• I highly advice to use Linux (even via VMware with USB forwarding) to program chip from Arduino IDE, because Windows especially many times do not work correctly

If you follow carefully steps to create AD4 audio files and they do not work on WTV020-SD then you should solder special line into a chip as shown in image from SD card min 6 to GND. Do this only if it does not work and you are sure everything is OK with files (use files from GitHub for testing), because most likely something else could not be working.

Yo can also modify code in GitHub just to make some tests in order to see if everything is working. Remember to include in Ardunio IDE library.

Step 3: Upload a Software

All source code and other digital materials are available on GitHub:

If you use FTDI/FT232RL programmer adapter to USB I recommend using Linux/Ubuntu (even running on VBox/VMWare player with USB forwarding) for Arduino IDE, because especially on Windows 10 FT232RL drivers might do not work correctly.

In code there is a commented compiler comment #define DEBUG. If you uncomment it then you can see working of code via serial monitor over USB. (Serial monitor is built-in Arduino IDE)

In order to save battery I used sleep mode and WDT interrupt. (see function enterSleep())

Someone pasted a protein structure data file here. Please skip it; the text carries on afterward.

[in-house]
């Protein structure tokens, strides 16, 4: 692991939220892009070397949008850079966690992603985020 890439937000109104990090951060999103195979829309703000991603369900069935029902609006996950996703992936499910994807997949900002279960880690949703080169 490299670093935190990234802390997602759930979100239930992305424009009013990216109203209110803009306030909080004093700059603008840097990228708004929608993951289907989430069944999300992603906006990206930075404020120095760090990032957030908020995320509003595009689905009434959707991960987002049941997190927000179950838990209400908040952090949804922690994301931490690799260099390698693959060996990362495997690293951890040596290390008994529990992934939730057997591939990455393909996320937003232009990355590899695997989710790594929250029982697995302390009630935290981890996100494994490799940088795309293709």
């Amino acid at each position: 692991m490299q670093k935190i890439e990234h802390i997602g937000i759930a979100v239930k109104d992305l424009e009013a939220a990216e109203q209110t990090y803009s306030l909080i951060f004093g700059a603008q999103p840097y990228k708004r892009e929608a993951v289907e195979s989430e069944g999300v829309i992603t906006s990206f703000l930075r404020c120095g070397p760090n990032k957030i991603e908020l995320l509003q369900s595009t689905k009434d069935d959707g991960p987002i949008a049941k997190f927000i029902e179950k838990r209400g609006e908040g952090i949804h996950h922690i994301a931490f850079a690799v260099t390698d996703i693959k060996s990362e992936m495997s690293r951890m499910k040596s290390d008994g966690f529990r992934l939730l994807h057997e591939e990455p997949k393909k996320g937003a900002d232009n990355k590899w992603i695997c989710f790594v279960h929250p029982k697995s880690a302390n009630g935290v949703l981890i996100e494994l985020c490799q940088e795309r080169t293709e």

Good materials about sleep modes and interrupts you can find here:

In order to check battery level I used internal CPU voltage at 1.1V (you can scale it yourself if you have 3.3V or 5V Mega Microcontroller). See function readVcc().

In order to debug battery very useful might be Arduino built-in D13 LED (see commented part in code)

In order to control audio playback module WTV020 I used library (make sure you install it in Arduino IDE from ./arduino_libraries).

Audio files were processed with Open Source Audio editing software Audacity.

Filters to create minion sounding voice are below:

Effect > Change pitch +50%
Effect > Low Pass Filter, 6-24dB, 1000-1200Hz
Effect > Amplify > OK

Effect > Leveler > Heaviest, -70dB > OK
Effect > Leveler> Heaviest, -70dB > OK

Make sure that in Audacity project settings are for 12000hz, 16bit and mono channel is used.
Then you can use AD4Converter or USBRecordingNbk1.3.0 from ./sounds_tools (GitHub)

Format SD card to FAT16/32 format. Nothing else should be on SD card except 0000.ad4, 0001.ad4... files (./sounds_source)

Make sure you read this as well:

Step 4: Make a Casing

First you have at least 2 options that I can offer how to make a shell for a robot minion.